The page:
Empowering Media That Matters

The Center for
Media & Social Impact

The Center for Media & Social Impact is an innovation lab and research center that studies, designs and showcases media for social impact.

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Media That Matters

Will spectrum auctions disappear public TV?

In an important op-ed in public TV’s industry bible, Current, longtime public TV advocate (and spectrum guru) John Schwartz highlights a grim reality: the FCC’s recent Report and Order on spectrum auctions could jeopardize the future of public TV.

The problem: Public TV stations, like all other TV stations, can put their spectrum up for auction, and do what they like with the proceeds.

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When Subjects Attack Filmmakers, Is Freedom of Expression at Risk?

When filmmakers take on tough subjects, do they need to take extra precautions? Crude, Bananas!, Venus and Serena, Central Park 5 all confronted legal challenges. Other important films, such as Gasland and Hot Coffee, have faced smear campaigns.

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Internet Archive Launches New Public Media Initiative

Internet ArchiveThis electoral season, Philadelphians have a new public-media tool to analyze media in politics, thanks to an Internet Archive experiment. And if it works well, the project will expand.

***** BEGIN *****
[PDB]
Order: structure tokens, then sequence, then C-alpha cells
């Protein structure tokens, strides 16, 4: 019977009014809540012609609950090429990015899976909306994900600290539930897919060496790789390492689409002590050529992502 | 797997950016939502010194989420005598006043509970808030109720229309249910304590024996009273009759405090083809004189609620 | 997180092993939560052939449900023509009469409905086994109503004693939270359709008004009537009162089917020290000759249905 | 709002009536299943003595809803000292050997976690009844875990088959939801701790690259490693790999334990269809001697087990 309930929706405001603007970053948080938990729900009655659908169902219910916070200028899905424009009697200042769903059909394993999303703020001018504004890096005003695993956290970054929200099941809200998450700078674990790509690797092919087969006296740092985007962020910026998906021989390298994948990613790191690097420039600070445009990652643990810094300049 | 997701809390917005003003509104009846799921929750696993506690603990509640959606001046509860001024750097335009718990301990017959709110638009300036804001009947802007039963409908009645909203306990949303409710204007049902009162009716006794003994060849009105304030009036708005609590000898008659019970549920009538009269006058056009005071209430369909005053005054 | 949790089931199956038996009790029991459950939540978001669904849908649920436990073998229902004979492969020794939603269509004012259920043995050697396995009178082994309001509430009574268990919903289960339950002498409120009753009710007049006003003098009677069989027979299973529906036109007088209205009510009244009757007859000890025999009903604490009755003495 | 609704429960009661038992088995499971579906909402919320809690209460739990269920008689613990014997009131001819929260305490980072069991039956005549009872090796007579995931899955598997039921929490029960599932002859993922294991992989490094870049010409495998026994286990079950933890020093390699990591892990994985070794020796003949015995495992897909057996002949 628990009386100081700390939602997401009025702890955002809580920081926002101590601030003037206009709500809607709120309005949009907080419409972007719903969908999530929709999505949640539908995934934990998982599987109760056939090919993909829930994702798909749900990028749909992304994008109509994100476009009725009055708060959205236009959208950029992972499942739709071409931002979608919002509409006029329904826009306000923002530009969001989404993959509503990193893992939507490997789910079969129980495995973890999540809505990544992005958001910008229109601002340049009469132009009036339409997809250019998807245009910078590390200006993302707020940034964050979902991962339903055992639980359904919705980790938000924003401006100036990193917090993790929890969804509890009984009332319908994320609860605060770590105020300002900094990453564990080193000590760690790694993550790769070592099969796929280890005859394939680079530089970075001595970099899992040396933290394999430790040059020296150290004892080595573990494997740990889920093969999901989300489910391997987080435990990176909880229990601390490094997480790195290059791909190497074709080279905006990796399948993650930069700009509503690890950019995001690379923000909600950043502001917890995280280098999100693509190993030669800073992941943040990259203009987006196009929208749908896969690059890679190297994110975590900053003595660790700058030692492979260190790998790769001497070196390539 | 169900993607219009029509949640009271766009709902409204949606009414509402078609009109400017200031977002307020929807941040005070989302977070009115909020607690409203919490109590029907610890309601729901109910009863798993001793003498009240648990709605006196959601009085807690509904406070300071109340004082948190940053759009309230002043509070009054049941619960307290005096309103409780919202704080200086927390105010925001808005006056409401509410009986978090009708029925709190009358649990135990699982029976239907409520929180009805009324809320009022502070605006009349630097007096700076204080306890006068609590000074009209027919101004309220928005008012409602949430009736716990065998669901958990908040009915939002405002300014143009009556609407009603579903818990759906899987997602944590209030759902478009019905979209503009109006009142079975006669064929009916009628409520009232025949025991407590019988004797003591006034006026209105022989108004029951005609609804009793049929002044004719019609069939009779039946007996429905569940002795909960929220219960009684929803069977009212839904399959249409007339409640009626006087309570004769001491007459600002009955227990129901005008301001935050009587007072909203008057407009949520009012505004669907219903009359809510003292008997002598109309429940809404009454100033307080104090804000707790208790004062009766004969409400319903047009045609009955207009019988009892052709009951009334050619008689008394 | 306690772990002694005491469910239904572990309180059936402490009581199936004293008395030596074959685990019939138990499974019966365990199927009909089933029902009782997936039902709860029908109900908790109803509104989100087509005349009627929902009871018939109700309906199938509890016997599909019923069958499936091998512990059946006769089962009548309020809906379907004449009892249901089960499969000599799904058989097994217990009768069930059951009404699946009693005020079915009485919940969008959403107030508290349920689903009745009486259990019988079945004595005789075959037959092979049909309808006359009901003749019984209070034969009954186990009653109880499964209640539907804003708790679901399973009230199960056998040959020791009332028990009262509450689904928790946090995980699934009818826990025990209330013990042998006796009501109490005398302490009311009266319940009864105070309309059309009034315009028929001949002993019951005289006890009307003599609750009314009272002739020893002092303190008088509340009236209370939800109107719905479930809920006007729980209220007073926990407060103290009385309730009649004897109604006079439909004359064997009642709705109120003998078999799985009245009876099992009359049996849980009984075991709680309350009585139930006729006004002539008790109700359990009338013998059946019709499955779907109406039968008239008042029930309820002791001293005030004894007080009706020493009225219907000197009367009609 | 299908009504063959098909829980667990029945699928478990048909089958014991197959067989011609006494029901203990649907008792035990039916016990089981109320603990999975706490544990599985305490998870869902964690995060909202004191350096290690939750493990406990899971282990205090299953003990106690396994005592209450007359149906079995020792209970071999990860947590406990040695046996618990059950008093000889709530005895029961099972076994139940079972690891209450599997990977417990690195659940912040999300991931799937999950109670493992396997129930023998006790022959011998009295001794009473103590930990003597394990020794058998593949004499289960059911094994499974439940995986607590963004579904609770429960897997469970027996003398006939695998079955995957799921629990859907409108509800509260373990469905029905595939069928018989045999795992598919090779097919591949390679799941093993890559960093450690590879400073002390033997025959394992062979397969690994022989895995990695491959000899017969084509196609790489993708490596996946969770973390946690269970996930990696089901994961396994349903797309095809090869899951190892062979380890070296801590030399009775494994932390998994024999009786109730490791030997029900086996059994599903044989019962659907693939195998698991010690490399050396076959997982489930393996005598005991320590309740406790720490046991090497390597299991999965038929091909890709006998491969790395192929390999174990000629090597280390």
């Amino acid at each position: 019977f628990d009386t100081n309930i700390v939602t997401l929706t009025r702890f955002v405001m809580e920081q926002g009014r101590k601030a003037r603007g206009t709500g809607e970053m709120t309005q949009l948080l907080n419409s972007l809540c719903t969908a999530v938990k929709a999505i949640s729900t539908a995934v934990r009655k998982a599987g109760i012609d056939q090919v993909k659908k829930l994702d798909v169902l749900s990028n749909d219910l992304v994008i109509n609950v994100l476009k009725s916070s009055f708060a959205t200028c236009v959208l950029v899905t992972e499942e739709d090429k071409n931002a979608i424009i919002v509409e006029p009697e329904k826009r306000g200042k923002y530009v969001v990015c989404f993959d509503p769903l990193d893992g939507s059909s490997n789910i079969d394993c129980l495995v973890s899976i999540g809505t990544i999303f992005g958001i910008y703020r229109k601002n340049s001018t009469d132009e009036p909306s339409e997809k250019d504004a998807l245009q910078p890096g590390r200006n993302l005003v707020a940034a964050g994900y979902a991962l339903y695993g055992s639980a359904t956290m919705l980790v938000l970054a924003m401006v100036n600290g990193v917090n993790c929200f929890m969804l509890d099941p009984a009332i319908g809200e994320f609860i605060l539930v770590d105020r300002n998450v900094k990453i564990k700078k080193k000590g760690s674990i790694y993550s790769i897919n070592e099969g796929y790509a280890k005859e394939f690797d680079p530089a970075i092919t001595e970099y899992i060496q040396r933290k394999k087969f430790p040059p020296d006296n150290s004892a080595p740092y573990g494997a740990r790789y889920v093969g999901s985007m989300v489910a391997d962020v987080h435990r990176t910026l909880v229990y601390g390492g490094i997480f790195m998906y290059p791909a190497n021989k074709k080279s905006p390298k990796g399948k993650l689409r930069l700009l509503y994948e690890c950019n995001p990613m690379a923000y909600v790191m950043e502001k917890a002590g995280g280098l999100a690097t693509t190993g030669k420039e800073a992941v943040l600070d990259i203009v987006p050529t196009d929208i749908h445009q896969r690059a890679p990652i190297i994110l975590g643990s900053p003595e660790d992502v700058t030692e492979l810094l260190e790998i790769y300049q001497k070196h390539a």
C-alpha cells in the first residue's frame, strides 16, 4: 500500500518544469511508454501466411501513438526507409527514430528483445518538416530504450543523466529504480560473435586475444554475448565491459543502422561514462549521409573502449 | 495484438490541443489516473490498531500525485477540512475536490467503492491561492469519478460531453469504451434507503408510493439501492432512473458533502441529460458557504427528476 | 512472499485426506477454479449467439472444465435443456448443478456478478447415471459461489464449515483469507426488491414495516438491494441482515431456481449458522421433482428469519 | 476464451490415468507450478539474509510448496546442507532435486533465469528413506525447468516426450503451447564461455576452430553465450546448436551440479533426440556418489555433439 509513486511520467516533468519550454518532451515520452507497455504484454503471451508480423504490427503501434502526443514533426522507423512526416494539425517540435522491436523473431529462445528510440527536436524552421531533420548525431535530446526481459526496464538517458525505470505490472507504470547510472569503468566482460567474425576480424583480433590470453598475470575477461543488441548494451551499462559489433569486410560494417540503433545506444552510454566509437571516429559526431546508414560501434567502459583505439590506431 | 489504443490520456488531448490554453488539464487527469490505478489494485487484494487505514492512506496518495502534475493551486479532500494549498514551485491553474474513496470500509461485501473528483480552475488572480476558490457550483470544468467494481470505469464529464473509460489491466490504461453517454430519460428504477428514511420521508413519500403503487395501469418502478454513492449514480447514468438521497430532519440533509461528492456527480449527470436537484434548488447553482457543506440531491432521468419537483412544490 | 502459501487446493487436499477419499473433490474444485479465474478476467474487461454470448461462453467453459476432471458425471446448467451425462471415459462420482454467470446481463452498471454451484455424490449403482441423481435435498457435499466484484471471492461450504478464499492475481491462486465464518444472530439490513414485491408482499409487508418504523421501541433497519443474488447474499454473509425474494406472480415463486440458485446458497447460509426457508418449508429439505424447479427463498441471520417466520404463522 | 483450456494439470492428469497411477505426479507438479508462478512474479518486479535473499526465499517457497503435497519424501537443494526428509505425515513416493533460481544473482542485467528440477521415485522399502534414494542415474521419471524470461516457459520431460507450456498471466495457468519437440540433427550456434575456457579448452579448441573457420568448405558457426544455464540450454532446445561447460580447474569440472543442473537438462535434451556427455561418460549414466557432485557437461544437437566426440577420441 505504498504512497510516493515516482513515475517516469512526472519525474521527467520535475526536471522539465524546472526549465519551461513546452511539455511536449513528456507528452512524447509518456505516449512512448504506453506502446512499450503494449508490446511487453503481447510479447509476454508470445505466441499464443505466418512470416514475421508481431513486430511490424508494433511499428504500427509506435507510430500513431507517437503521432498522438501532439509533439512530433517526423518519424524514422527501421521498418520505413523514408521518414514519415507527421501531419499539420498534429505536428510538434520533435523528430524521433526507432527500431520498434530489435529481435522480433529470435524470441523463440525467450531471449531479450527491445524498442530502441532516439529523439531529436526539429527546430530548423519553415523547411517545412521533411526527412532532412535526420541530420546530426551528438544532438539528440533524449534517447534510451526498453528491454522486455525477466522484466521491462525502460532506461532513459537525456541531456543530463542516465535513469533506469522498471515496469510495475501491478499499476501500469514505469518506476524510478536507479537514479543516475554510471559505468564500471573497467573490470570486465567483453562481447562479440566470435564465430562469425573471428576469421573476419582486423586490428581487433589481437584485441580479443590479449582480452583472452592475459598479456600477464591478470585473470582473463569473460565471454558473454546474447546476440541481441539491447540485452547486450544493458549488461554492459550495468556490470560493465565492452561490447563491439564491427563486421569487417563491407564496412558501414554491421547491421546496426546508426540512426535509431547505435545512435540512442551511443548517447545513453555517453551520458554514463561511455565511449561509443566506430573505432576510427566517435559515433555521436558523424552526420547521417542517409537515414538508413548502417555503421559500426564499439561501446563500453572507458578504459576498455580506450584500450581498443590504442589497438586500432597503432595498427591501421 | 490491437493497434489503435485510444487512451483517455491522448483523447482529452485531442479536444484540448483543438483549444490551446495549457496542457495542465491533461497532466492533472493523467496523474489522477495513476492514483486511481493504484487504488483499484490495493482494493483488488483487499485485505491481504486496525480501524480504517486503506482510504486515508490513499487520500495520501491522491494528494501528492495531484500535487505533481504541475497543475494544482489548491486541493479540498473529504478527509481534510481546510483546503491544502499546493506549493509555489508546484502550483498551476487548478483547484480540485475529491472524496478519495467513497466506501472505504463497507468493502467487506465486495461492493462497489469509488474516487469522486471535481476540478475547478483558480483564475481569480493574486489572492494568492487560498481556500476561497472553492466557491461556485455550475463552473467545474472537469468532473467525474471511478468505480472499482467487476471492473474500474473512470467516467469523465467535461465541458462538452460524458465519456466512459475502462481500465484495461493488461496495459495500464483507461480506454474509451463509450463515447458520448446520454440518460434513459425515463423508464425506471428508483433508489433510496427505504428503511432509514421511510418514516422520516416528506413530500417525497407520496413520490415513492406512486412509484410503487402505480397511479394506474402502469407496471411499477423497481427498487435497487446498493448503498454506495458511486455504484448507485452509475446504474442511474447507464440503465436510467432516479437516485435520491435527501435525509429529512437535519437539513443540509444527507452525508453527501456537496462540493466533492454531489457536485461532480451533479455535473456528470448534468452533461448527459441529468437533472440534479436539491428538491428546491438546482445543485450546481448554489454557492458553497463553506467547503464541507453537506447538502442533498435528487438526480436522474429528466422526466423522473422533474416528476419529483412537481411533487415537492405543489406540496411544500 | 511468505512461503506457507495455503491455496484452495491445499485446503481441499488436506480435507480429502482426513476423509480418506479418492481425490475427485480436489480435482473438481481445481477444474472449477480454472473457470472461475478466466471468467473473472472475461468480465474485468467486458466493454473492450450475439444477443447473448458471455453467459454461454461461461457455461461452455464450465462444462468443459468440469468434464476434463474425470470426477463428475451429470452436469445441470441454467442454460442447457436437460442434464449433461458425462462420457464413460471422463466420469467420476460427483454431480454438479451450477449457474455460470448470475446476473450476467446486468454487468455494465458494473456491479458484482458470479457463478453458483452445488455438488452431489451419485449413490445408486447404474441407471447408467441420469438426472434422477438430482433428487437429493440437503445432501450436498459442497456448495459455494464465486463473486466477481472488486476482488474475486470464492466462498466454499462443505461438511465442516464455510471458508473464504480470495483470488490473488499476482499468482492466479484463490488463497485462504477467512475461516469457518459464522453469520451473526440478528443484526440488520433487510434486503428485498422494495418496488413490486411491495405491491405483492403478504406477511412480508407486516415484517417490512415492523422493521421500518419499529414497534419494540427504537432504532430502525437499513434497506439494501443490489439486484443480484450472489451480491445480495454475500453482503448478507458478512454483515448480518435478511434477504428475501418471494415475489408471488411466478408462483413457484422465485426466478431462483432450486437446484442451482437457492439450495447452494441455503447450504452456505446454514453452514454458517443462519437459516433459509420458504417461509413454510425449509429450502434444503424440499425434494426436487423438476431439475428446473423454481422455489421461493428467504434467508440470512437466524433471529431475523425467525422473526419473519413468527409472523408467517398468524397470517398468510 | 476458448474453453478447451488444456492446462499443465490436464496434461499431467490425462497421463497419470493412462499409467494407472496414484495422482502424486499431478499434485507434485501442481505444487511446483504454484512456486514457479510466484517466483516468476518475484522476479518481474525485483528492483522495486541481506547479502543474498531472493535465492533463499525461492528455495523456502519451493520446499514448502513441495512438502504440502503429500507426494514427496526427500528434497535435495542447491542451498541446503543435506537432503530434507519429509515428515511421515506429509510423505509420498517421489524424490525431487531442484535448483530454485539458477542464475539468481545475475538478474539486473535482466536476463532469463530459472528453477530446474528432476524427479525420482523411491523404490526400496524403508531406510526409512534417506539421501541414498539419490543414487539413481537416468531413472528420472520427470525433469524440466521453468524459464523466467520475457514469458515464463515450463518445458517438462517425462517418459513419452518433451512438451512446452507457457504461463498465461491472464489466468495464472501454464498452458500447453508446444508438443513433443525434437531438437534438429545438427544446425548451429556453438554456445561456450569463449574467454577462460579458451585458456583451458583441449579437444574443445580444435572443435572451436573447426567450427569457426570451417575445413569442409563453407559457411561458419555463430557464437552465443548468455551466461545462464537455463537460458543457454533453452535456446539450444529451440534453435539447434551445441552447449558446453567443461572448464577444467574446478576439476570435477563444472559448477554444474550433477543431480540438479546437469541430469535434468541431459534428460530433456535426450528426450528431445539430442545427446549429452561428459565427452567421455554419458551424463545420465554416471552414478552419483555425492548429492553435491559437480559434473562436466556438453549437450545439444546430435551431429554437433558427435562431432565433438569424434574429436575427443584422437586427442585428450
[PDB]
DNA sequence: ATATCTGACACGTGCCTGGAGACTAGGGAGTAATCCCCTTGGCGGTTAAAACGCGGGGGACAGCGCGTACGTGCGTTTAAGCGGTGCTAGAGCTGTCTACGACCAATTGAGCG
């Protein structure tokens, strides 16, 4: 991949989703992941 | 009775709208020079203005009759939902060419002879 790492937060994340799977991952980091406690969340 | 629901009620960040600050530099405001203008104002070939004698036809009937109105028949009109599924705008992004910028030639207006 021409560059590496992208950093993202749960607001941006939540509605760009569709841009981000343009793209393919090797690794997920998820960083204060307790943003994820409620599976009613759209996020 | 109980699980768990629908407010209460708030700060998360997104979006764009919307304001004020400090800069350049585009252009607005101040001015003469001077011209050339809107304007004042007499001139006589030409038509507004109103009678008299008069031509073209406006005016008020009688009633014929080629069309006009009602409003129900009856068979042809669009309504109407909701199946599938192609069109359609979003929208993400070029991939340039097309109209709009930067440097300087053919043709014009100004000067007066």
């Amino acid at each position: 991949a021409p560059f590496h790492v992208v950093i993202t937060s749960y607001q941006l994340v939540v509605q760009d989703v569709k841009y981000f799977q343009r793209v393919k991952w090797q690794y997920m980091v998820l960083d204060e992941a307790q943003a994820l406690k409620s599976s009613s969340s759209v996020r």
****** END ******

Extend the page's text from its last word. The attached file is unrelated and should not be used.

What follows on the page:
In preparation for several competitive congressional races this Fall, Internet Archive is working to record all of the city’s political news stories and campaign ads. Nieman Journalism Lab reports that “a mere 24 hours after broadcast, it will be possible to rewatch TV content online. In addition, the Archive will crawl content from across the web — news blogs, campaign websites and more.”

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“Hoop Dreams” and “Life Itself” Exec Producer Recalls How ‘Clearance Culture’ Drove Him to Become a Fair Use Evangelist

QuinnThis interview is cross-posted from the Disruptive Competition (DisCo) blog. DisCo is a project by the Computer & Communications Industry Association to promote disruptive innovation and competition to policymakers.

Life Itself,” Kartemquin Films’ highly-acclaimed documentary about the late movie critic Roger Ebert, debuts in theaters this July 4 weekend, and it’ll contain clips from Ingmar Bergman’s movie “The Silence,” Martin Scorsese’s “Who’s That Knocking At My Door,” and Russ Meyer’s “Beyond the Valley of the Dolls.”

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